‘No room for racism’ in the AFL, but it goes deeper than just verbal and online abuse | AFL


IIt’s been another onerous weeks on the ‘no room for racism’ carousel after Fremantle players Michael Walters and Michael Frederick were racially abused on social media following their club’s Naidoc Week win earlier this month. Predictably, there was another incident over the weekend, with new allegations that a spectator racially abused Carlton defender Adam Saad on Saturday night.

The simplistic slogan partly reflects widespread ignorance of what racism is, how it works and how it appears. But, as a microcosm of Australian society, it also reflects the AFL and its clubs, which maintain an unwavering focus on growing the game at great moral and ethical cost.

Racism has oxygenated the game and over the generations has allowed it to develop. At this point, the only apparent change is that verbal and online abuse – the easy-to-understand low hanging fruit – is supposedly no longer tolerated.

Without an ounce of self-awareness, the Dockers stood in solidarity with Walters and Frederick in a long-standing partnership with Woodside, Australia’s largest independent oil and gas company.

Woodside’s proposed expansion of Burrup Hub LNG threatens Murujuga, a priceless cultural treasure on Western Australia’s Burrup Peninsula that archives more than 50,000 years of human ingenuity. Living in the lands, seas and skies, Murujuga holds the traditions, dreams and songs that have connected and sustained the First Nations peoples of the region since the first sunrise.

If there really was ‘no room for racism’ then Fremantle wouldn’t be partnering with Woodside.

The West Coast Eagles and the AFLW would also not be in partnership with BHP, another multinational which destroys ancient Aboriginal cultural heritage and has exercised gag clauses which prevent traditional owners from raising objections or preventing their sacred sites from being damaged.

Port Adelaide is reportedly not in partnership with Santos, whose Barossa offshore project – described by gas economist Bruce Robertson as a “carbon dioxide factory with an LNG by-product” and by the Australia Institute‘s Richie Merzian as “one of the dirtiest gas fields in Australia” – is the subject of legal action by traditional owners of the Tiwi Islands seeking to halt development.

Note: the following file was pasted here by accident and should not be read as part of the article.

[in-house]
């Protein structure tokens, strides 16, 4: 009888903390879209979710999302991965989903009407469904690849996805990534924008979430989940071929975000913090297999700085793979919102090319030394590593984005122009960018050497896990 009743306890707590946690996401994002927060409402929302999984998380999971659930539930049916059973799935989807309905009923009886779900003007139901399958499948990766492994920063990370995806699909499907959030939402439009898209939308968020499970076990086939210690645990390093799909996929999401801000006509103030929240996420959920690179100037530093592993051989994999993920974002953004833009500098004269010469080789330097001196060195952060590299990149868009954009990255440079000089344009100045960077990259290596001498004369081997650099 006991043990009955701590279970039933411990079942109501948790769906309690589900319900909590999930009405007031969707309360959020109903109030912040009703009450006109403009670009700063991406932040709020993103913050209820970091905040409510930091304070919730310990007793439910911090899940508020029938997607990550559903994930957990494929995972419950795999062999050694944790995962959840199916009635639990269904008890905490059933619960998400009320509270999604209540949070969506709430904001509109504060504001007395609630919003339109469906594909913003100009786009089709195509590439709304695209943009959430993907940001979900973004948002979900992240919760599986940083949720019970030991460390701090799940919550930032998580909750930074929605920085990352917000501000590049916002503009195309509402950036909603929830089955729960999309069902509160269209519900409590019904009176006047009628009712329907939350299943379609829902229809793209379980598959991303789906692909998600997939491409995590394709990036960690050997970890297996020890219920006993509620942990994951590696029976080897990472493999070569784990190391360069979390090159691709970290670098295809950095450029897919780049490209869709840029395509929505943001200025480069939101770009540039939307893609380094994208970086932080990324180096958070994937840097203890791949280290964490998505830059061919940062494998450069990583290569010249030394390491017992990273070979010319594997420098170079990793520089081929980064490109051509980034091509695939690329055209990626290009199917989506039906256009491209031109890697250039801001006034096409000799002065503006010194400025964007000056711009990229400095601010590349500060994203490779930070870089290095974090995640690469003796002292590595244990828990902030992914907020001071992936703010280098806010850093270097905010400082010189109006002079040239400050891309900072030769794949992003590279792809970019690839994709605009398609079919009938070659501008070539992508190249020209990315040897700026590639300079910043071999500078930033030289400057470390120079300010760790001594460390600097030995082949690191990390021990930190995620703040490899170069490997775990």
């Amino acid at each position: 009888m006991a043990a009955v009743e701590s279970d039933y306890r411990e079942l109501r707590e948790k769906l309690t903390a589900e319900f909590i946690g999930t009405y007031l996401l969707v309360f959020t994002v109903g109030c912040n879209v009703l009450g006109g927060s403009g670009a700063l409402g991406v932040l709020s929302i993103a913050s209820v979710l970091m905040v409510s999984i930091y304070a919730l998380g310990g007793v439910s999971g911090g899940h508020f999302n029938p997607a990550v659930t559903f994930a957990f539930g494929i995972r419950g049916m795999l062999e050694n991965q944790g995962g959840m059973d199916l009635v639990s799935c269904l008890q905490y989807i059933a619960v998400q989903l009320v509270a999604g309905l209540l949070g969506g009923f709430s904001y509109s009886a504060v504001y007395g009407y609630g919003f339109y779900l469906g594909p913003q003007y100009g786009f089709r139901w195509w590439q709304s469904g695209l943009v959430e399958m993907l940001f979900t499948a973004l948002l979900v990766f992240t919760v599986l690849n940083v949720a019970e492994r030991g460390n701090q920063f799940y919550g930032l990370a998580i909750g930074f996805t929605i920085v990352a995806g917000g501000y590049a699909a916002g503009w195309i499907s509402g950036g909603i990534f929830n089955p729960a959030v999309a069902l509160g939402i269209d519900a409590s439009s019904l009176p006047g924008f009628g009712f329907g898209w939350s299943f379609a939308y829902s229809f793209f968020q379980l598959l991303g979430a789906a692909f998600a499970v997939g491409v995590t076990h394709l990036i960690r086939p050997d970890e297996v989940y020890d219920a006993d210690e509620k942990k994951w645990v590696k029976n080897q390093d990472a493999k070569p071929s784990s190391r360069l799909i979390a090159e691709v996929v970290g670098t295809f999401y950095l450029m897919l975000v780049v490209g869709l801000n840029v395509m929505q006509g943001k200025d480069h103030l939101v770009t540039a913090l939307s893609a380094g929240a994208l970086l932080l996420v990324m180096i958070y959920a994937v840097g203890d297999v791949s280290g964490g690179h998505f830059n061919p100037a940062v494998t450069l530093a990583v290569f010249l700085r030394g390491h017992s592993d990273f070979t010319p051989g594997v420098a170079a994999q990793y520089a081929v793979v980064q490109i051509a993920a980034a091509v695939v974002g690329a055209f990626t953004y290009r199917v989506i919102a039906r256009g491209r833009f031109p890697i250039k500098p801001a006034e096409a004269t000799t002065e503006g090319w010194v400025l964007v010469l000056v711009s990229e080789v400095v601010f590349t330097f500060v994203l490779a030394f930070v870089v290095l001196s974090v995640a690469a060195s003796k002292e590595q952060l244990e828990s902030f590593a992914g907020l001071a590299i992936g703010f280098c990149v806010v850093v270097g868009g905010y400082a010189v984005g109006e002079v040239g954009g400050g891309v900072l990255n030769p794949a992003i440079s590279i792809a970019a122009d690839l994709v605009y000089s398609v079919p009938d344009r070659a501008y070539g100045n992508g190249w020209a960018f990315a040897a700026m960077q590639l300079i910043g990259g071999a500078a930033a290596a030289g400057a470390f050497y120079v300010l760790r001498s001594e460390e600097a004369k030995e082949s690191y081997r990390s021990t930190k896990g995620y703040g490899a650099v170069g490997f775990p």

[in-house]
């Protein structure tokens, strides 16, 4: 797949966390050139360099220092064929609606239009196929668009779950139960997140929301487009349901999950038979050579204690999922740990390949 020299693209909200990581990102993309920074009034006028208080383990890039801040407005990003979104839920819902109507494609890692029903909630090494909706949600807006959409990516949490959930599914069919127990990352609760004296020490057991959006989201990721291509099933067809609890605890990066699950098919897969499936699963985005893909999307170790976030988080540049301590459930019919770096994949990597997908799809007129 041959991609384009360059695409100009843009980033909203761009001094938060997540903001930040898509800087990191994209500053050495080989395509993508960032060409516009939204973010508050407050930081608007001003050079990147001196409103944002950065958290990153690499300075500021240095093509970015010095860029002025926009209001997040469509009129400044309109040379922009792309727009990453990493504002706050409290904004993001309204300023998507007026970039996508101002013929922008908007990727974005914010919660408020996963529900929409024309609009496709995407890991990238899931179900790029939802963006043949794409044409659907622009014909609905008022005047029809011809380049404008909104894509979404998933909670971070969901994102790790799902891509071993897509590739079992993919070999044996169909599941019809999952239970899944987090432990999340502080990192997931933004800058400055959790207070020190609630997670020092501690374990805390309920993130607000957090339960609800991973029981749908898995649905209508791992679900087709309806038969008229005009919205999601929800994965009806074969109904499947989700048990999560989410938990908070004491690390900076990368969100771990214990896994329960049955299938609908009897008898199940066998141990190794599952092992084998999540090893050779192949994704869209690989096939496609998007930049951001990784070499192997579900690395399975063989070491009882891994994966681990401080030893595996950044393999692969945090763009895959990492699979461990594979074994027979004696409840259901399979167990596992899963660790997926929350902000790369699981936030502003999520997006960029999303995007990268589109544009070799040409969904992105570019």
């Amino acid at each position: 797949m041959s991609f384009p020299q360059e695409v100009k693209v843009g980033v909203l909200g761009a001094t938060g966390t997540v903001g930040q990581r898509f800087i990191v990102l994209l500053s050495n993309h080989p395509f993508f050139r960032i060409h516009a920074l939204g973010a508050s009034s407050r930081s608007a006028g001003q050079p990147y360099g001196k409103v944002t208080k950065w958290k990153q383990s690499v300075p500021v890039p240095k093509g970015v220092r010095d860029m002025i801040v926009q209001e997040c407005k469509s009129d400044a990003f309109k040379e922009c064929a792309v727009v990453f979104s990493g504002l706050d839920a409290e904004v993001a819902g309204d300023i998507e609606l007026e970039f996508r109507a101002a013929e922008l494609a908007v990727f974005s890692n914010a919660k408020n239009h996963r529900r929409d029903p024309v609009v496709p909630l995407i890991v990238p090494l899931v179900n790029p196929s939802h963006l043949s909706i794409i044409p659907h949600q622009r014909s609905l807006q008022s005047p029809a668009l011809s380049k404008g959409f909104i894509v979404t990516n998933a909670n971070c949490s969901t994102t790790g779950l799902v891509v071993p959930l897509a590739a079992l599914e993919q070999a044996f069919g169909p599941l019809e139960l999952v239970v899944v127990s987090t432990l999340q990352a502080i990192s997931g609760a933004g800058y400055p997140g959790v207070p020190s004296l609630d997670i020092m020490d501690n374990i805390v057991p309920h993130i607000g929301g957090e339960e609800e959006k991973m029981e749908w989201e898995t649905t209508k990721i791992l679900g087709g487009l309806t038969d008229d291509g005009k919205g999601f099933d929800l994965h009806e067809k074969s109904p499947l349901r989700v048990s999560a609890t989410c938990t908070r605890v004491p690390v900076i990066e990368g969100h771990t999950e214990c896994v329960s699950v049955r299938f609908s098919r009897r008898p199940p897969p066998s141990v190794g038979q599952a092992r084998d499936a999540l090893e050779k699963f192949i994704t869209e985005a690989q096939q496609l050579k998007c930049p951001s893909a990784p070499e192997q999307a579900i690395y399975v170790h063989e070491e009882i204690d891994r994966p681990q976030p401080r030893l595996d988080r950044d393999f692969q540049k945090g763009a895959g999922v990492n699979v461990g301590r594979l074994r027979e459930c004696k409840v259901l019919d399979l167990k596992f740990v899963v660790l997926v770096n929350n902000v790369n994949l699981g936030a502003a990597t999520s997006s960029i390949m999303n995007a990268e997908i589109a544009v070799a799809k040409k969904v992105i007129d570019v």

Even the homelands that gave birth to the Rioli football dynasty of Maurice, Cyril, Daniel, Dean, Willie and Maurice Jr, who as a collective brought more joy to the game than any other family, are not banned. .

If there was ‘no room for racism’ the league wouldn’t be so closely tied to Telstra, given the telecom company was recently ordered to pay $50million in fines after admitting taking advantage of vulnerable indigenous customers by enrolling them on mobile. phone contracts they didn’t understand or couldn’t afford.

The AFL is reportedly not in close partnership with Coles, which recently ignored the wishes of traditional owners and Indigenous medical services to expand its Liquorland stores into communities with the highest drinking rates in the country. . The science and economics of exploiting vulnerable communities also extends to the many fast-food chains with longstanding ties to the code.

Because fairness, justice and proportionality are defined and measured by those who cannot bear the brunt of racism, bigotry at the individual and institutional level is often met with a slap on the wrist and a red carpet in another role. leading within the industry. . Like clockwork, the ‘no place for racism’ crowd chants ‘stop living in the past, everyone makes mistakes, it’s time to move on’, just in time for the merry-go-round to wrap up a another round, only to be propelled forward by more of the same.

The “no room for racism” crowd, many of whom have paternalistically positioned themselves as geeks and storytellers, also refuse to acknowledge the structural role that wealth, whiteness and the private school system play for prospective recruits – who, year after year, continue to dominate the draft.

Just over a quarter – 25.6% – of players drafted from AFL clubs in 2017 came from the 11 schools that make up the Associated State Schools of Victoria, which also provided four of the top five selected. These 11 schools – Melbourne Grammar, Scotch College, Geelong Grammar, Xavier College, Wesley College, St Kevin’s College, Haileybury College, Caulfield Grammar, Brighton Grammar, Geelong College and Carey Grammar – are considered the “cradles of owners and decision-makers in the country “. manufacturers”.

Despite the outsized contributions that Aboriginal and Torres Strait Islander players make to the game, there is silence around the fact that Aboriginal coaches make up 1.5% of AFL coaches, with Barry Cable and Polly Farmer the two only Aboriginal head coaches in VFL/AFL history. .

As the old saying goes, a problem well posed is a problem half solved. For the AFL and its clubs, the problem is twofold. The first is an ignorance of power brokers whose rise and tenure depend on maintaining the status quo; and the second is a surrender to capitalist imperatives that define anything other than growth as loss.

Of course, the problem is not insoluble. But standing behind the “no room for racism” banner while profiting from it is certainly not the cure.


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